In a study by the Annals of Allergy & Immunology, infants exposed to mold were more likely to develop respiratory conditions such as chronic inflammation of the lung airways with symptoms such as wheezing, shortness of breath and coughing. For children under the age of one, mold exposure also increased the risk of asthma. The study authors found that if children were exposed to mold as infants, they were at a significantly increased risk for asthma at 7 years of age.
Preventing Mold in the Home
- Use air purifiers to cleanse the air, especially in nurseries where children sleep or playrooms where babies may spend most of their time. Only use an air purifier with a HEPA air purifier to remove mold spores from the air. Mold spores are destroyed by a HEPA filter because it is a dry, sterile environment. Also a HEPA filter with AeraSafe antimicrobial treatment provides added protection against airborne mold.
- Manage humidity in the home with air conditioning. Homes without AC were more likely to contain high humidity levels which fostered the growth of mold.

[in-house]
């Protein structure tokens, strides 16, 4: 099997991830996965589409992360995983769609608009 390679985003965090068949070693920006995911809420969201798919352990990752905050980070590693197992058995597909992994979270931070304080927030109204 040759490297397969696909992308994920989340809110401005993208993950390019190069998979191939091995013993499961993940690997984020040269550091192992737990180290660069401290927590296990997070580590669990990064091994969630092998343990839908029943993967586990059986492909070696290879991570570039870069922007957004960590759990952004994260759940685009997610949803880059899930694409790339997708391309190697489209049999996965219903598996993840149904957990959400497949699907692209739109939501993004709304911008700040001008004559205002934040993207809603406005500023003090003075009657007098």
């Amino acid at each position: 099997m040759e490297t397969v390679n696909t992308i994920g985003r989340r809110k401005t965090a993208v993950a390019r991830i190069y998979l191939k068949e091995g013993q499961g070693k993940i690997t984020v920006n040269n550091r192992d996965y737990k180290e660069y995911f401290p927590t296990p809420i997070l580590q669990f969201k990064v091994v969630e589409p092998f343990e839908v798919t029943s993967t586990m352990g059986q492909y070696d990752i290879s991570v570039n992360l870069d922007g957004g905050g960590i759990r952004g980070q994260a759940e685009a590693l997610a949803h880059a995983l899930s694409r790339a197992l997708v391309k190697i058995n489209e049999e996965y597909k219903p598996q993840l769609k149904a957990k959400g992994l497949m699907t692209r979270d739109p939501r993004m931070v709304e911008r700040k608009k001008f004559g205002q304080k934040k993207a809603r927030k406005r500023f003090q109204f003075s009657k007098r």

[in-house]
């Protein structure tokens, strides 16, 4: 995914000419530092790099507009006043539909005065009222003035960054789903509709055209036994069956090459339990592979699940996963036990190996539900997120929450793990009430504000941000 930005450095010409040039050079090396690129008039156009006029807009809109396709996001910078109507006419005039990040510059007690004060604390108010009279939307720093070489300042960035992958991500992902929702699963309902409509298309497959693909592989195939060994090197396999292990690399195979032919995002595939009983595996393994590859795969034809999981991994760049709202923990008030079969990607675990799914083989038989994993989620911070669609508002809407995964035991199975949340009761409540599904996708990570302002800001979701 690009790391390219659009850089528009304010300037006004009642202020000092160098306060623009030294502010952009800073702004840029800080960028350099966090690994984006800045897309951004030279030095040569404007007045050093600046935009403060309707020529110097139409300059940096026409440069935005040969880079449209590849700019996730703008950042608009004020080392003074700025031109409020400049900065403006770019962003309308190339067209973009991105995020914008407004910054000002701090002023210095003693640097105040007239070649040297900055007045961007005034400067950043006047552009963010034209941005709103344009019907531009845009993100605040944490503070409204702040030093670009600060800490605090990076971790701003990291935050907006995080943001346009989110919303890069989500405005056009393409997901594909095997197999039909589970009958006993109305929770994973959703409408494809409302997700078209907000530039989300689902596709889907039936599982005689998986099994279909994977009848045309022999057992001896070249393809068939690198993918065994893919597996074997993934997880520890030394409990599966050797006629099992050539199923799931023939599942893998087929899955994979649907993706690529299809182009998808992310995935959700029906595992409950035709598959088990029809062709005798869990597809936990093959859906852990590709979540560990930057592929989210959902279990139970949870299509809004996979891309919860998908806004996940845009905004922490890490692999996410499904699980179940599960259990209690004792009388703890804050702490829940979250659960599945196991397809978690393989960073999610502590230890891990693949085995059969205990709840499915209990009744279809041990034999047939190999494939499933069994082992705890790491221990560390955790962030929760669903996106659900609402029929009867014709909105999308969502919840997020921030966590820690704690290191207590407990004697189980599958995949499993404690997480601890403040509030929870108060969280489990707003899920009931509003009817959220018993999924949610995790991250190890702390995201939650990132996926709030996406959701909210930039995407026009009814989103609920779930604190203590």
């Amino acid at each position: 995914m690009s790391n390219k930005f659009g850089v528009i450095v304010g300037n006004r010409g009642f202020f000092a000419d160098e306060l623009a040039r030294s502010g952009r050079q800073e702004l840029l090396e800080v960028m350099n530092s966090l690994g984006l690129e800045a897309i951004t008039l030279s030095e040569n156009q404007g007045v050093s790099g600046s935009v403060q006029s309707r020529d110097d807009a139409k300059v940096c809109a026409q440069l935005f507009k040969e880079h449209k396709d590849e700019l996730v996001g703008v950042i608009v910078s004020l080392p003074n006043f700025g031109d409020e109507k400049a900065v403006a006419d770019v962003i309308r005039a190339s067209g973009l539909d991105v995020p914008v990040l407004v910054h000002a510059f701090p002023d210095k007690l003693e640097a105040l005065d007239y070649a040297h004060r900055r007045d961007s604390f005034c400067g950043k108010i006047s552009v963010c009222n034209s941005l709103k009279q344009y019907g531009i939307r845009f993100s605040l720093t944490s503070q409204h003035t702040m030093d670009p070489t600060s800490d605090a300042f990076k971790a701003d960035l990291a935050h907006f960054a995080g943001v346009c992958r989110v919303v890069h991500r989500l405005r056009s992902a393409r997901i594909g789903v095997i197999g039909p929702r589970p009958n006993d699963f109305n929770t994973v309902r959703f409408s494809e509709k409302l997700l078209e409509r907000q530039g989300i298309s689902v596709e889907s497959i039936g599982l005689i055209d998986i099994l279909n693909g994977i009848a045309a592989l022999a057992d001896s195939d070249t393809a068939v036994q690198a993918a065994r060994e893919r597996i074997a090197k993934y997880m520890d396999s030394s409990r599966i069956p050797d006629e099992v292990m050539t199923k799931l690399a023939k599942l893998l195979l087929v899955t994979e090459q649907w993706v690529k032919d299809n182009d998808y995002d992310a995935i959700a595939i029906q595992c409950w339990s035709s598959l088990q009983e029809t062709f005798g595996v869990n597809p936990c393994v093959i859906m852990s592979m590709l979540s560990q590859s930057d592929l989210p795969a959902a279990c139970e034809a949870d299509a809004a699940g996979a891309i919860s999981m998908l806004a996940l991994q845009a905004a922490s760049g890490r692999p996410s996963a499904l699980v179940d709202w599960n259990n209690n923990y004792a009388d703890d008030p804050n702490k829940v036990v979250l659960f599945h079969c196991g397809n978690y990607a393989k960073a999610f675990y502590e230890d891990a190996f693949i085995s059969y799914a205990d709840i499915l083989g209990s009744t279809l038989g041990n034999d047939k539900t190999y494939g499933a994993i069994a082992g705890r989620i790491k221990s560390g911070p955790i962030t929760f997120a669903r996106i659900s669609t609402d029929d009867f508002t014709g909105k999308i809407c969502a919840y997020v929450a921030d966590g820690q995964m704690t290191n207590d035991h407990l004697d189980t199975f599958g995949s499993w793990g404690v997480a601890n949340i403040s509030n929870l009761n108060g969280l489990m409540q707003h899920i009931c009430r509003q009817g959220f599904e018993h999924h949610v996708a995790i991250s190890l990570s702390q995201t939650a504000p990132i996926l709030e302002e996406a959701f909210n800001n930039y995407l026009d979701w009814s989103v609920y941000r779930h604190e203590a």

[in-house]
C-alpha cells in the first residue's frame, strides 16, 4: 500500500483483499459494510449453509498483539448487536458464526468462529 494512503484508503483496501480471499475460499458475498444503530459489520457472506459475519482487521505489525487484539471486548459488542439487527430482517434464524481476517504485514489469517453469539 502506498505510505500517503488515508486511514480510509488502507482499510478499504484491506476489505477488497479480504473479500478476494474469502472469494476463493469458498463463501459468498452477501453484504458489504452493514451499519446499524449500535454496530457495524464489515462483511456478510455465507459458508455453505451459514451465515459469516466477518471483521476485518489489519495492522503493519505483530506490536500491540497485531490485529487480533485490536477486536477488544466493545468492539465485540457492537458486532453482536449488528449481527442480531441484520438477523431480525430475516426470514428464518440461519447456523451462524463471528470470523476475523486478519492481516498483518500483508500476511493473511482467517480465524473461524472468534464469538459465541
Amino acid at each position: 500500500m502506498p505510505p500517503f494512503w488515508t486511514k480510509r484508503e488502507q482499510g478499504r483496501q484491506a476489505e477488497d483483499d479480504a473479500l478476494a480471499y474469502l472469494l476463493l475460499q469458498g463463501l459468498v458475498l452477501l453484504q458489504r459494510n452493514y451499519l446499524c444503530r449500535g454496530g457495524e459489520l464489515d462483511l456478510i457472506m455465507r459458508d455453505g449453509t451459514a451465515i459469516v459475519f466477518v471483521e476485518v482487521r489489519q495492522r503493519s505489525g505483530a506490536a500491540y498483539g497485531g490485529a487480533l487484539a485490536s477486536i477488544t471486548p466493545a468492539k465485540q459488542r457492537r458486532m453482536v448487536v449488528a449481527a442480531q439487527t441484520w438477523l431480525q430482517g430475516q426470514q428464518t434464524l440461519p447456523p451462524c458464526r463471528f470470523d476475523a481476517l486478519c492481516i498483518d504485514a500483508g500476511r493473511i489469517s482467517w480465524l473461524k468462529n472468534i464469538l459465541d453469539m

- Look for problem signs of mold throughout the house, such as leaky windows that allow condensation to collect around the frame, which can promote mold growth. An overflowing gutter causes mold to grow on the exterior of the house at first, but eventually enters the home through gaps in soffit and fascia if left untreated.
- Conduct a thorough cleanup after any significant water damage including flooded basements or broken pipes. Initial cleanups to remove water may seem adequate, but mold quickly grows without proper sanitation. Hire an expert to test for mold in the home after water damage. No visible signs doesn’t not necessarily mean that mold isn’t present.
When selecting an air purifier for your home, make sure they have the certifications for protecting indoor air quality.